To complete an editorial portrait shoot with Scottish actor Stuart Martin for the editorial title The Rakish Gent. Best known for his roles in Babylon and Jamestown, Stuart was undertaking press duties for the upcoming Netflix release Army of Thieves produced by Zack Snyder. The shoot window was narrow due to Stuart’s schedule seeing him leave just a few days after the shoot to travel to Belgrade, Serbia, to start filming the second series of the TV series Miss Scarlet and The Duke.
I was allocated the final slot in Stuart’s media schedule and given two hours to complete the photography. With Stuart’s previous appointment located in London’s W2 postcode, a hard stop after two hours in order for Stuart to spend time with his family before travelling abroad, and no production budget it was decided that this would be a street style shoot.
Street shoots are tricky due to a lack of control over key factors such as weather, lighting and locations. Indeed the morning of the shoot it had rained heavily leading to a confirmatory last minute decision in regards to the details of the shoot. I travelled to W2 to walk the streets in the few hours preceding the editorial portrait session to recce and assess suitable locations. The aim of the recce was to try and find suitable locations in which to photograph Stuart; my preference is to try and find a quiet road or area with limited traffic and people to ensure as few interruptions as possible. The next consideration is compositional; once I’ve found a location, can I see any potential angles using the buildings or landscape to help with leading lines and other compositional elements. In order to stay light, mindful of the potential inclement weather and as I was undertaking the photography by myself I chose to rely on ambient light and not bring any lighting. This my last consideration was the light; how strong is the ambient light and where is it coming from? The challenge is to combine these three elements together. The first 30 minutes walking around W2 were fruitless, coming across scores of residential buildings and roads with no secluded areas in sight, and I started to worry. However nothing quite concentrates the mind as a ticking clock; persistence paid off and I found a handful potential locations both on and off the beaten track.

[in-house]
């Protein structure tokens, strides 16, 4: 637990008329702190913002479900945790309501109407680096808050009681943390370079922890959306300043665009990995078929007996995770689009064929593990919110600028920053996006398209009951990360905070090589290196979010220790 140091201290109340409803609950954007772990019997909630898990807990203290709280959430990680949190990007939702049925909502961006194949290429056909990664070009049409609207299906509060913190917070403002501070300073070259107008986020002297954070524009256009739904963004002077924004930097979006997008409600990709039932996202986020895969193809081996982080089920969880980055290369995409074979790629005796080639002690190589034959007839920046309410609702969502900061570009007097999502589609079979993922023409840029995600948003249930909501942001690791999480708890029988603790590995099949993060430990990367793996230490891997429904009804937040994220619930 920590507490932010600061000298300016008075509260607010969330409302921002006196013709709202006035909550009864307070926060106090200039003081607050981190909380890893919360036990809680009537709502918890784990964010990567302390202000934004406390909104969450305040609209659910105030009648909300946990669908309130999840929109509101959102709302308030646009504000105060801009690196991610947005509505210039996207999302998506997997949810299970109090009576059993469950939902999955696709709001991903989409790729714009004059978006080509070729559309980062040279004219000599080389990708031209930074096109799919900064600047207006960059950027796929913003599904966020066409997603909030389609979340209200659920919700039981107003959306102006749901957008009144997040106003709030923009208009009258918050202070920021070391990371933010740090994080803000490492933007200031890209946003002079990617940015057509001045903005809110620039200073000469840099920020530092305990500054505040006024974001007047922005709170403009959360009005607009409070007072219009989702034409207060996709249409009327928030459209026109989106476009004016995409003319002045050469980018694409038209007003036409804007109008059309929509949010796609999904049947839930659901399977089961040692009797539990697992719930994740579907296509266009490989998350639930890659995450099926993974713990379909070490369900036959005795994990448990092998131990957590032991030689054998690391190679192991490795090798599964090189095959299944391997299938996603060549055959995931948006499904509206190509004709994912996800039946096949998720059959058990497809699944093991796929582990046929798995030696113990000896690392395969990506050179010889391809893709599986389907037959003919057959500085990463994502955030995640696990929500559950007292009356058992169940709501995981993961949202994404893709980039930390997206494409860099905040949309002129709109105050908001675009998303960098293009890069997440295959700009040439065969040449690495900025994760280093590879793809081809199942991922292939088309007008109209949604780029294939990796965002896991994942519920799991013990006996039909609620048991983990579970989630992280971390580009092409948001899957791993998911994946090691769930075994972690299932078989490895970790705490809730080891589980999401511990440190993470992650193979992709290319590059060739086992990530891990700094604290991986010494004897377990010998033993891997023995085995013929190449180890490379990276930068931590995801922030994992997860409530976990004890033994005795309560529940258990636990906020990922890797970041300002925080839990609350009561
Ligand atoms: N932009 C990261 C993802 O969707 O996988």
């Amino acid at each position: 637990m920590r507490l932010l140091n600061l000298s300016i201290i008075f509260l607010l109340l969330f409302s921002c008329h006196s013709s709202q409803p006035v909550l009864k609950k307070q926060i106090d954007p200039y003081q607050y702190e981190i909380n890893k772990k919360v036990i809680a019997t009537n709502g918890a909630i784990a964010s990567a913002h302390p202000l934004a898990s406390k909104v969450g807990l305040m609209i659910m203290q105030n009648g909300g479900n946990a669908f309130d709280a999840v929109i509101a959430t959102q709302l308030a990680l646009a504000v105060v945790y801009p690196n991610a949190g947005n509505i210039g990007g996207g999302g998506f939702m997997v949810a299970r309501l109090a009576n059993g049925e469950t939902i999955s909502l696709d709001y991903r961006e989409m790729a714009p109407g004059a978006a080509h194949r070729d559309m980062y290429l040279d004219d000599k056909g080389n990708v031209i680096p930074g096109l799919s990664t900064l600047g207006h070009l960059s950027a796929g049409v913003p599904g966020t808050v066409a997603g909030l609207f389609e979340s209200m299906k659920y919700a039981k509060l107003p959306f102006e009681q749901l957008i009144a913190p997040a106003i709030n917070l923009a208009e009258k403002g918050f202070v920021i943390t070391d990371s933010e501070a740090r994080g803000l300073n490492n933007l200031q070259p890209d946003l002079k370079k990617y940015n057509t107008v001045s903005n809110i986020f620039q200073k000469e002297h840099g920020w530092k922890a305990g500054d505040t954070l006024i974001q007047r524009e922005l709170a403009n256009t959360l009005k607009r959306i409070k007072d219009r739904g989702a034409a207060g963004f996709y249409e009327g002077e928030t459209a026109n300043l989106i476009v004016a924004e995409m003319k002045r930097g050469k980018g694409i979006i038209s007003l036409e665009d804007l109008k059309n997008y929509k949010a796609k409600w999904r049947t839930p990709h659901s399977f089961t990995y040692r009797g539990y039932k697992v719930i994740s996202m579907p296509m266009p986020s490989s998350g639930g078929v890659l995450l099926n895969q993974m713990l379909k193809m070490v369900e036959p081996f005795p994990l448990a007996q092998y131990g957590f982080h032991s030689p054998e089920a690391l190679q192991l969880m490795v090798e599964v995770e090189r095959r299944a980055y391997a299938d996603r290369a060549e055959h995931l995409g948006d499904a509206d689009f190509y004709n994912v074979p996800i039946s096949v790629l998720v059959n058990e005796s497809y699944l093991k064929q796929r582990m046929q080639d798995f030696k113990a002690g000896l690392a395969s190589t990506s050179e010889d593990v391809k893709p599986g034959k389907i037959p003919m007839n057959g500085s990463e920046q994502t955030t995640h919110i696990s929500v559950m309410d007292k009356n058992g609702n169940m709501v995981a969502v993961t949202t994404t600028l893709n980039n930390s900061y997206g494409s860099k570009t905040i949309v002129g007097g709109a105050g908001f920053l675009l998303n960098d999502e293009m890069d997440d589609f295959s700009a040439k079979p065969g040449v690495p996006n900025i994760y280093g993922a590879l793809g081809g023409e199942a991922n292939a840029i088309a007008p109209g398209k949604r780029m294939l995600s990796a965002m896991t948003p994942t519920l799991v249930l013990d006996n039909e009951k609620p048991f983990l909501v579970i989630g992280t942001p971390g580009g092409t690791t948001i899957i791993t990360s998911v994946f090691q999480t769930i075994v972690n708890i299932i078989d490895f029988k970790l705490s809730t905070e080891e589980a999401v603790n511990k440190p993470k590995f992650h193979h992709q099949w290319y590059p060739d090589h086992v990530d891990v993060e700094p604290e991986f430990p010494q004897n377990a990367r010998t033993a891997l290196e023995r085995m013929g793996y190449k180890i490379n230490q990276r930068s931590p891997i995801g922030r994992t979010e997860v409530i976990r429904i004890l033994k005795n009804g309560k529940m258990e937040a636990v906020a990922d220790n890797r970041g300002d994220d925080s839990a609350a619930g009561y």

The portraits were completed, predominantly, in mews lanes and side alleys before finishing in the south western corner of Hyde Park. The small crew, consisting of Stuart, his agent and myself, meant we could be nimble and work without attracting attention. The most important consideration on a street shoot is time; time travelling between potential locations eats into the clock and can easily consume up to 50% of a session. If a location, angle or set up is not working it is important not to become overly invested and to move on.
The two hour shoot flew by. The recce had succeeded in finding suitable areas in W2 with the bulk of the images came from three main locations. The quiet nature of these locations meant we were undisturbed with the most attention attracted coming from an elderly dog who had wandered over to say hello at the start of the shoot in the mews lane.
Many thanks to Stuart Martin for his time and The Rakish Gent for the opportunity. Issue2 of The Rakish Gent can be purchased here.